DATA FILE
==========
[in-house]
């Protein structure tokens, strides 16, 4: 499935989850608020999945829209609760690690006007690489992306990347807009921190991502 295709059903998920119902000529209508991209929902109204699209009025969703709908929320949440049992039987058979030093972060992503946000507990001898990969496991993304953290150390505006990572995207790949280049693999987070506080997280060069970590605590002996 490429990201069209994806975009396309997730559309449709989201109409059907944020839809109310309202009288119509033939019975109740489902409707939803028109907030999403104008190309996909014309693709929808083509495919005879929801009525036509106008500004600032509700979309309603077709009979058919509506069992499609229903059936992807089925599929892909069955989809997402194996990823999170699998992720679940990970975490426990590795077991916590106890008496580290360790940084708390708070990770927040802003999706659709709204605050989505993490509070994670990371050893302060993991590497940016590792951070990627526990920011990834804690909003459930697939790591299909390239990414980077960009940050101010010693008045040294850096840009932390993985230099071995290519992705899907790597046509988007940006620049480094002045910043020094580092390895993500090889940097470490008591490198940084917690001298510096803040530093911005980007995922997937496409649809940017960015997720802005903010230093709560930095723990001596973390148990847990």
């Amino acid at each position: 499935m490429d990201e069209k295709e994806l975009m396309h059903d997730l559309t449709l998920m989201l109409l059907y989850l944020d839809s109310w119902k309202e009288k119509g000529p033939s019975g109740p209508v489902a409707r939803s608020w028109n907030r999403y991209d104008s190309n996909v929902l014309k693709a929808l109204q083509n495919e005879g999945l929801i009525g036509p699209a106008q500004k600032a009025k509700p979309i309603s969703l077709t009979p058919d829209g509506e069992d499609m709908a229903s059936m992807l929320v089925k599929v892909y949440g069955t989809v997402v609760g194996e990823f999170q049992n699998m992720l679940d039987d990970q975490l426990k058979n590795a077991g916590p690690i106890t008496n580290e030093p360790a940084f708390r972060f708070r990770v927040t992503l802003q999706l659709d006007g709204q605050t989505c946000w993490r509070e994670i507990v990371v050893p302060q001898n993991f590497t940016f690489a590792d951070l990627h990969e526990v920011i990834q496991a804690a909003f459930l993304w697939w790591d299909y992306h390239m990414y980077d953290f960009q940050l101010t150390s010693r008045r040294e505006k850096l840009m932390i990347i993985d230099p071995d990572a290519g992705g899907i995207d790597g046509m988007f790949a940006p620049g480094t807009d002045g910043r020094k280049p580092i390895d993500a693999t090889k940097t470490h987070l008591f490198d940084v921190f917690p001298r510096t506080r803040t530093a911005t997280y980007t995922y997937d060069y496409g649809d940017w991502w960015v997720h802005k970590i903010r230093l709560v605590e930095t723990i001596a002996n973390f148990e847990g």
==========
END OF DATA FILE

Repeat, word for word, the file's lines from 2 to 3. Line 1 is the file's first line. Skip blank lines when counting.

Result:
């Protein structure tokens, strides 16, 4: 499935989850608020999945829209609760690690006007690489992306990347807009921190991502 295709059903998920119902000529209508991209929902109204699209009025969703709908929320949440049992039987058979030093972060992503946000507990001898990969496991993304953290150390505006990572995207790949280049693999987070506080997280060069970590605590002996 490429990201069209994806975009396309997730559309449709989201109409059907944020839809109310309202009288119509033939019975109740489902409707939803028109907030999403104008190309996909014309693709929808083509495919005879929801009525036509106008500004600032509700979309309603077709009979058919509506069992499609229903059936992807089925599929892909069955989809997402194996990823999170699998992720679940990970975490426990590795077991916590106890008496580290360790940084708390708070990770927040802003999706659709709204605050989505993490509070994670990371050893302060993991590497940016590792951070990627526990920011990834804690909003459930697939790591299909390239990414980077960009940050101010010693008045040294850096840009932390993985230099071995290519992705899907790597046509988007940006620049480094002045910043020094580092390895993500090889940097470490008591490198940084917690001298510096803040530093911005980007995922997937496409649809940017960015997720802005903010230093709560930095723990001596973390148990847990």
């Amino acid at each position: 499935m490429d990201e069209k295709e994806l975009m396309h059903d997730l559309t449709l998920m989201l109409l059907y989850l944020d839809s109310w119902k309202e009288k119509g000529p033939s019975g109740p209508v489902a409707r939803s608020w028109n907030r999403y991209d104008s190309n996909v929902l014309k693709a929808l109204q083509n495919e005879g999945l929801i009525g036509p699209a106008q500004k600032a009025k509700p979309i309603s969703l077709t009979p058919d829209g509506e069992d499609m709908a229903s059936m992807l929320v089925k599929v892909y949440g069955t989809v997402v609760g194996e990823f999170q049992n699998m992720l679940d039987d990970q975490l426990k058979n590795a077991g916590p690690i106890t008496n580290e030093p360790a940084f708390r972060f708070r990770v927040t992503l802003q999706l659709d006007g709204q605050t989505c946000w993490r509070e994670i507990v990371v050893p302060q001898n993991f590497t940016f690489a590792d951070l990627h990969e526990v920011i990834q496991a804690a909003f459930l993304w697939w790591d299909y992306h390239m990414y980077d953290f960009q940050l101010t150390s010693r008045r040294e505006k850096l840009m932390i990347i993985d230099p071995d990572a290519g992705g899907i995207d790597g046509m988007f790949a940006p620049g480094t807009d002045g910043r020094k280049p580092i390895d993500a693999t090889k940097t470490h987070l008591f490198d940084v921190f917690p001298r510096t506080r803040t530093a911005t997280y980007t995922y997937d060069y496409g649809d940017w991502w960015v997720h802005k970590i903010r230093l709560v605590e930095t723990i001596a002996n973390f148990e847990g």